The big news—on the foreign exchange front—this year has been the rebound in the euro.
But exchange rates affect trade flows with a lag. The trade data is still being shaped by the big event of three years ago: the dollar’s 2014 rally.
The euro weakened then—and broadly speaking stayed weak (at least against the dollar) until earlier this year.
And the yen saw a second down leg, after weakening in late 2012 and early 2013.
Most of the impact of an exchange rate move should be apparent after three years. So this seems like a good time to assess whether the exchange rate moves of 2014 had an impact on trade flows (especially as the euro has largely reversed its 2014-16 weakness).
Guess what? The 2014 exchange rate changes seem to have had more or less the expected impact: countries that saw their exchange rates depreciate in 2014 have done better than their peers.
Look at the growth of real exports (measured by the cumulative contribution of real exports to GDP growth) in the U.S., Japan, and the eurozone.
I have no doubt that the oil price shock of 2014 cut into the exports of all three, as oil exporters had to cut their imports (quite significantly). But it is equally clear that Japan and the eurozone have outperformed the U.S. over this period. As a standard model would predict given the dollar’s strength after 2014.
Now look at net exports—exports less imports.
Japan has received quite a significant contribution to its overall growth from net exports since 2014. In part because the sharp rise in the consumption tax in 2014 cut into Japanese demand growth, and thus into the path of imports.
The eurozone hasn’t gotten a big boost from net exports. Exports are up but the revival in demand has pushed imports up too (as Couere noted).
The rise in the eurozone’s external surplus came in 2011 and 2012 , as rising risk premia in the periphery and a wave of fiscal consolidation cut into demand (charts are here). I do though think the euro’s 2014 depreciation had an impact: without the euro’s weakness, the fall in emerging market import demand that followed the commodity shock would likely have had been a drag on eurozone growth.
And the U.S. has experienced a significant (roughly one percentage point of GDP) drag from net exports over this period, thanks to a broad-based fall in exports (nicely illustrated by Jospeh Parilla and Nick Marchio of Brookings)
More formal techniques are needed to estimate whether the magnitude of the trade response to exchange rate changes is in line with the past (in the U.S. it seems to be, at least on the export side). But directionally, exchange rate moves are having the expected impact.
I would love to have included China in this data by the way—the yuan initially followed the dollar, and then it reversed course and depreciated against its basket in 2016, before stabilizing in 2017. But China—alone among the big economies—doesn’t provide a detailed quarterly GDP series and thus it is not possible to calculate quarterly contributions from real exports and imports.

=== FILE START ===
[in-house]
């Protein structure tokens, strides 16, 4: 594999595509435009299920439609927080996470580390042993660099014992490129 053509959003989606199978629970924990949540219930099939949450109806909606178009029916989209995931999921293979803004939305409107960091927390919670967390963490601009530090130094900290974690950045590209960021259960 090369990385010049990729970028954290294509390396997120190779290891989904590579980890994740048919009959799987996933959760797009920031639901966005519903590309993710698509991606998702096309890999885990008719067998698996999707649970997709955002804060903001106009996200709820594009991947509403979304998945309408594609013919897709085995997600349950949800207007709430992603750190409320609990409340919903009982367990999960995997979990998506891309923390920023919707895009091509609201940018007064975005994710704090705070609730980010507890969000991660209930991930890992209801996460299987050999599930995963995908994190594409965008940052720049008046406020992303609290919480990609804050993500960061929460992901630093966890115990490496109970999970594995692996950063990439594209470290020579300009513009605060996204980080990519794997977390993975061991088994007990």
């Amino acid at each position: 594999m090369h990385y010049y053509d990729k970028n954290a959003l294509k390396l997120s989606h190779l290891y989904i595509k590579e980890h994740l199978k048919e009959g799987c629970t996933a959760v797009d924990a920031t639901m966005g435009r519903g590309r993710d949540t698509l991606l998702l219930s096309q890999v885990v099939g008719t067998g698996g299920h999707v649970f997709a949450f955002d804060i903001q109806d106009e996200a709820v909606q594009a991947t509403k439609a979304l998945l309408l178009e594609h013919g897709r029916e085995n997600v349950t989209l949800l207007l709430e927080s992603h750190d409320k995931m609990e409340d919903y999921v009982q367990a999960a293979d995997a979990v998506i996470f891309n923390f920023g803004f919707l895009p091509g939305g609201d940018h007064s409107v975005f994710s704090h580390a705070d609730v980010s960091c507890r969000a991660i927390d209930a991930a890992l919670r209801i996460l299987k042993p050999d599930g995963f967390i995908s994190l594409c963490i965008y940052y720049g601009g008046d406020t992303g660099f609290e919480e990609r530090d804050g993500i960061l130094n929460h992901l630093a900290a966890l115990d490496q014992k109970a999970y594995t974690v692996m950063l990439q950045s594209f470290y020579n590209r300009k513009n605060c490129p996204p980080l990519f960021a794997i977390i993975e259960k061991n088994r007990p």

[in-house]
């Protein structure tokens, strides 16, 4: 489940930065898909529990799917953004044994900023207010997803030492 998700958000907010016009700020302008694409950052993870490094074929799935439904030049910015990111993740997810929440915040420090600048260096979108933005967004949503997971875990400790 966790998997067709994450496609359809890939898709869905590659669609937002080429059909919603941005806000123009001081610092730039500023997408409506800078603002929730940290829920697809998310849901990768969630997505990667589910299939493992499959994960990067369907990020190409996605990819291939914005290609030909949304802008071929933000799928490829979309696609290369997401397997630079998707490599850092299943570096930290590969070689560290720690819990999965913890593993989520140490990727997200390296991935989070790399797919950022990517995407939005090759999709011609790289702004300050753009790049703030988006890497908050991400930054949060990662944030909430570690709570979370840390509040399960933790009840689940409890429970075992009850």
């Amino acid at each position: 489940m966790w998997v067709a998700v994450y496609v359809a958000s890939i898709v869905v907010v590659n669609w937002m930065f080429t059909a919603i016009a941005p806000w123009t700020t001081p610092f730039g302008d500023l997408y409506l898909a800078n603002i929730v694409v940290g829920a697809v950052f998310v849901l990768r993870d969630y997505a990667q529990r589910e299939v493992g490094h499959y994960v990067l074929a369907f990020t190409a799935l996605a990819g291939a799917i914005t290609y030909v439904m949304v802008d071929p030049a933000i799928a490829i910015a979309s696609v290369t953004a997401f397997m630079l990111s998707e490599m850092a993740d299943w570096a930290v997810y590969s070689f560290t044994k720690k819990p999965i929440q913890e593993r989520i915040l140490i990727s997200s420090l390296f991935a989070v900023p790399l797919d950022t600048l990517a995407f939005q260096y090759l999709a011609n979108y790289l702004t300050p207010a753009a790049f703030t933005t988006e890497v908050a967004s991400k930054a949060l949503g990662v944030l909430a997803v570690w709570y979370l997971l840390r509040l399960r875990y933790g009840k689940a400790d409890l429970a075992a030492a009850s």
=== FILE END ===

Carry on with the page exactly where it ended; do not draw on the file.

But broadly speaking, the yuan’s 2014 real appreciation seems to have had the expected impact on China’s export growth. Export volume growth was weak in 2015 and 2016. Chinese goods exports rose on average by about 1 percent in 2015, and by between 2 and 3 percent in 2016.* And its 2016 depreciation is having the expected impact on 2017 volume growth too—on average, goods export volumes are up close to 9 percent this year. China’s exports are now growing roughly two times faster than the overall expansion in overall global trade. I would attribute that to the lagged impact of the yuan’s depreciation.
British observers often note that the pound’s depreciation has yet to bring down Britain’s current account deficit and infer that exchange rate moves have lost impact (global supply chains, etc). That though overgeneralizes based on Britain’s particular experience—in other, larger economies, exchange rate moves have had the expected impact.**
* These numbers are the average of the monthly y/y increases that China reports for goods export volumes. China really should produce better data here, even with the difficulty adjusting for lunar new year seasonality.
** The pound’s weakness has had an impact on Britain’s tourism exports, and also seems to be helping increase goods export volumes (setting aside q3 of last year, when non-EU exports fell for reasons I do not fully understand —see figure 8 of the UK trade data release). But in Britain’s case, the goods-exporting sector is relatively small. That makes adjustment through stronger exports hard—as currency moves tend to have a bigger impact on exports than on imports. "J-curve" (nominal imports rise because of higher prices) effects look to have pushed up British tourism imports. And, well, the fall in household savings in the U.K. kept real spending on imports up and delayed adjustment.